This past weekend, the U. S. Conference of Mayors, the nation’s largest such body, built on that effort, passing a landmark resolution expressing support for city efforts to transition to complete reliance on renewable energy. The conference, representing 1,400 cities and some 45 percent of U. S. residents, framed the resolution in the context of “recent actions by the Trump administration”.
Another major U. S. mayoral umbrella, the National League of Cities, likewise has a campaign that in March called on Trump to expand opportunities for city-led climate action. And local authorities from around the world meeting in Montréal last week adopted a declaration reaffirming their support for the Paris accord.
“Since the election we’ve seen local leaders, particularly mayors, responding to this moment by raising this level of ambition around clean energy,” said Shane Levy, an organizer with the Sierra Club’s Mayors for 100% Clean Energy initiative. “We’ve seen tremendous growth because of what has happened at the federal level, but also because the benefits of moving toward renewable and clean energy are immediately obvious to mayors and city leaders.”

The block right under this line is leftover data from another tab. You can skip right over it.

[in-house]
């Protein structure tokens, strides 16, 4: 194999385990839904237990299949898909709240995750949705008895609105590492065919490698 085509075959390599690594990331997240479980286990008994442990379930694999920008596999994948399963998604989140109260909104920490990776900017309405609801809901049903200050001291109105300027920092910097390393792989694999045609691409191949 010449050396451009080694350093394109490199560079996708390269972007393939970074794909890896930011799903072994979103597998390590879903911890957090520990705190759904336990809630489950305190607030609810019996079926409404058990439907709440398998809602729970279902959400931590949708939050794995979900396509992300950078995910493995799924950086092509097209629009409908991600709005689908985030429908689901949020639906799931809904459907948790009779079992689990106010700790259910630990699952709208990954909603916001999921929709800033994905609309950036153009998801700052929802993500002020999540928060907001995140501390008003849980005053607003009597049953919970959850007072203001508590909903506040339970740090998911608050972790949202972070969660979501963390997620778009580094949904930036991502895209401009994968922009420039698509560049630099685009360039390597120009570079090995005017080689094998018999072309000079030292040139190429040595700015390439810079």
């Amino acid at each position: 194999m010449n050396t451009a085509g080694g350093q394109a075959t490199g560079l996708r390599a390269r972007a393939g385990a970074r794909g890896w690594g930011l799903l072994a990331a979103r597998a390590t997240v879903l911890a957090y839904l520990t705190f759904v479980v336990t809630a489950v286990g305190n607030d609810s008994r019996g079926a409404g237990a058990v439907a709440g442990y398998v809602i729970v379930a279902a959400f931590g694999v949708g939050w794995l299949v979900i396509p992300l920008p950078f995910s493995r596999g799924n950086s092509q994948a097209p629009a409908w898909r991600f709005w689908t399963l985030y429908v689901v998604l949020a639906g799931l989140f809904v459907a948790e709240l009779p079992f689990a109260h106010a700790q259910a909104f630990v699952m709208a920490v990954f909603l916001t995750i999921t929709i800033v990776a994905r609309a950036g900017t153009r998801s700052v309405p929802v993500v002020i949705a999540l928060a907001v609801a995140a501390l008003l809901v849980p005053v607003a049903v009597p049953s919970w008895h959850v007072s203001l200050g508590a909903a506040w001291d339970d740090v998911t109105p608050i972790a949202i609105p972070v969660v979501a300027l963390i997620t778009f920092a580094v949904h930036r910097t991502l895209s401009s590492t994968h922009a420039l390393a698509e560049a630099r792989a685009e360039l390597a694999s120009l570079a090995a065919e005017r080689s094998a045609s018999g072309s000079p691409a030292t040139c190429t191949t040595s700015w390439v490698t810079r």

Since the Mayors for 100% Clean Energy project began in March, 36 U. S. cities formally acted to start making this transition, Levy said. Further, more than 120 mayors have pledged to support moving toward complete reliance on renewable energy — within the past few weeks alone.
And these pledges are not simple political posturing, according to Levy.
“We’ve seen mayors come out and issue proclamations or announce their support for 100% clean energy, and those goals were subsequently adopted or incorporated into climate action plans or other clean-energy plans,” he said. “Now a lot of cities are moving forward with specific plans on how they’ll implement and achieve these goals,” he noted, pointing to Salt Lake City, Utah, and St. Petersburg, Florida, among others.